Four diverse HBCUs come immediately to mind that do an especially good job of positioning themselves to stand out, and that do a tremendous job of preparing students to lead in growth and high need disciplines and importantly, preparing their students to use their gifts and newly minted skills or education, to improve the lives of others, especially those who have least among us and to promote justice, be courageous, loving, just and impactful beings. These are just four of so many of our other HBCUs that should be recipients of substantial investments from philanthropists, because of their unique niches in the industry, and their return on investments:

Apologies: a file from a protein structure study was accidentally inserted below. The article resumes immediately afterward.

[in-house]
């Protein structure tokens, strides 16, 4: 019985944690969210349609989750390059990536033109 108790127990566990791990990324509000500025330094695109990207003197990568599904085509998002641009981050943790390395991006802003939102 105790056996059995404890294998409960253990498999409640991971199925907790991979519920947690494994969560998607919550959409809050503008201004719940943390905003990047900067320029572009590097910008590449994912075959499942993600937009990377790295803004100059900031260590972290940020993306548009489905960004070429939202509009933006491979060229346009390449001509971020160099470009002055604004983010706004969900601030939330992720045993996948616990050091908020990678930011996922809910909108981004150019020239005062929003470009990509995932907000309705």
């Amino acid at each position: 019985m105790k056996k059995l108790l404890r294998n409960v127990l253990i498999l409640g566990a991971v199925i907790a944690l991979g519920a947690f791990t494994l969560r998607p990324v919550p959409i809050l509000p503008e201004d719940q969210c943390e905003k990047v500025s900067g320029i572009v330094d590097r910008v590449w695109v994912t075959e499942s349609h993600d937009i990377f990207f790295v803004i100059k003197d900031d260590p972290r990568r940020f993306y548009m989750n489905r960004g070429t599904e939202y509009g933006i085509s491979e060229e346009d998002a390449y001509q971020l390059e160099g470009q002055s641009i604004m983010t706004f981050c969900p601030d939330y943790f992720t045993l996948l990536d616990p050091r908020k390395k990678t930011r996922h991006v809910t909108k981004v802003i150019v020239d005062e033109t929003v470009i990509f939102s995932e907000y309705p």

Benedict College, a private historically Black, liberal arts college in Columbia, South Carolina, founded in 1870 by northern Baptists. It is today a comprehensive liberal arts college. The Benedict College tagline is, “The HBCU the put the BC in HBCU.” The “BC” is synonymous with their identity as a Black College. In the wake of Covid-19, “BC” took on a new and equally powerful meaning – BC means “Benedict Cares.” Today, the BC Board has modified the BC curriculum to reflect of the “BC-Culture of Care” reflected in the increased melding of its academic responsibilities and its parens patriae role, for its students who are disproportionately students with inadequate access to financial resources, inadequate access to technology, students who report homelessness or multi-generational, overly crowded housing, and food insecurity. Benedict is experiencing tremendous returns on investments in the BC students. Said Benedict College President Rosalyn Artis, “our students are overwhelmingly low wealth, first generation students of color – they are among the most challenging, most expensive and most WORTHWHILE students to invest in.